The health disparity I chose is social anxiety disorder. I chose this because I have experience with it in my family. The bars on the far left represent social anxiety disorder.
According to the Mayo Clinic, social anxiety disorder is a chronic mental health condition in which everyday interactions cause irrational anxiety, fear, self-consciousness, and embarrassment. This disorder has psychological symptoms like fear, avoiding situations, worry, etc., and physical symptoms like increased heart rate, nausea, muscle tension, etc. While most people experience this from time to time like when giving a big presentation, for example, social anxiety disorder is chronic and the affected person knows that their feelings are irrational. Like many other mental health cases, the cause of social anxiety disorder is not simple. It is the result of both genetics and environmental experiences. Treatment plans often include counseling, SSRIs, and learning techniques to control stress. These are often done in combination, though not all are needed.
It has often been seen in the past that anxiety disorders are less common in minority groups. According to Asnaani et al. “Several studies have noted the differences between levels of anxiety in communities aligning themselves with more collectivistic values, where focus on maintaining harmony within the group is of the highest priority, as compared to those adhering the more individualistic cultural attitudes, where individual achievement are most highly valued and rewarded by the rest of the social group.” Breslau et al. suggests that ethnic identification and religious participation may be protective factors that could explain the lower risk of psychiatric disorders in general. Like most psychiatric disorders, social anxiety disorder is very complex and it will take a lot of research to understand the differences in prevalence rates.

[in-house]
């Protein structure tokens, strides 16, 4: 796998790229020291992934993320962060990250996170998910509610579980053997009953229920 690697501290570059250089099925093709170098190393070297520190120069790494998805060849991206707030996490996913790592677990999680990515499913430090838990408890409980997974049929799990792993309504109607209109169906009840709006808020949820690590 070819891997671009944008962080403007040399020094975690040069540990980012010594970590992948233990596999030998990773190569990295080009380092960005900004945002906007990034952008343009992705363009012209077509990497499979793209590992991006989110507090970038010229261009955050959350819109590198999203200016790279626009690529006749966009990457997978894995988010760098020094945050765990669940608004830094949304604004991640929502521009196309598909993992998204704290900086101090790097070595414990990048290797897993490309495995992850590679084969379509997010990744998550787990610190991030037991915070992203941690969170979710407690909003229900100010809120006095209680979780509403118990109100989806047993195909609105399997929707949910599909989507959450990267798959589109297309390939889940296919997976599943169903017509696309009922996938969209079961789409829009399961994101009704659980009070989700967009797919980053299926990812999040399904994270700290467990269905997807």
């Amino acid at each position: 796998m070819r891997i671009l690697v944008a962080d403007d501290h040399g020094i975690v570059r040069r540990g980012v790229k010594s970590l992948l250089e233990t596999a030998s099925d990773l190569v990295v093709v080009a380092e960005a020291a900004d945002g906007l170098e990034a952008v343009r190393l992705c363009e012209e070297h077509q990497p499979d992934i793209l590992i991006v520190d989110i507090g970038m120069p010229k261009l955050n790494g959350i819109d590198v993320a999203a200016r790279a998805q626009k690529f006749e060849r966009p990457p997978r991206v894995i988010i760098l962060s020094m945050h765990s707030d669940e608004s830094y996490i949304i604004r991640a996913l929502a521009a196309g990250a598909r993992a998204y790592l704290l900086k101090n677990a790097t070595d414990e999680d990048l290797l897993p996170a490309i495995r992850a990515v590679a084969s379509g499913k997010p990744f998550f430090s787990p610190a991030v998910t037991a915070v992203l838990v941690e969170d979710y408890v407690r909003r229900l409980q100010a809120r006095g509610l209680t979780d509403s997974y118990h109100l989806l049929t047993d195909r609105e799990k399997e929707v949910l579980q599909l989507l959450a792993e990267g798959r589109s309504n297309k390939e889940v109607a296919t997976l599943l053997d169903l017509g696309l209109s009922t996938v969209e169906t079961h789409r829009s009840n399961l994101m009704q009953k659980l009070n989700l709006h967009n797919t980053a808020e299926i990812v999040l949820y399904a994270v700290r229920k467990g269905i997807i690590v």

The relationship between race, genetics, and health is complex and often misunderstood. In the past it was believed that different races were actually different species. This is not a popular theory today but it is often assumed that there are distinct genetic differences between races. This is leading to the racialization of medicine. One example of this is the heart drug Bidil, which was advertized as being specifically for African Americans. The research on this is questionable as to how they proved its increased efficacy in African Americans compared to other races. There are several other non-genetic factors that can cause health disparities, which have trends along socially constructed racial lines. These include socio-economic status, education, income, wealth, and neighborhood. These socially constructed racial lines are often confused with “genetic racial lines”.
JOSHUA BRESLAU, SERGIO AGUILAR-GAXIOLA, KENNETH S. KENDLER, MAXWELL SU, DAVID WILLIAMS and RONALD C. KESSLER (2006). Specifying race-ethnic differences in risk for psychiatric disorder in a USA national sample. Psychological Medicine, 36 , pp 57-68 doi:10.1017/S0033291705006161
ANU ASNAANI, J. ANTHONY RICHEY, RUTA DIMAITE, DEVON E. HINTON, and STEFAN G. HOFMANN (2010). A cross-ethnic comparison of lifetime prevalence rates of anxiety disorders. Journal of Nervous and Mental Disease, 198, pp 551-555 doi: 10.1097/NMD.0b013e3181ea169f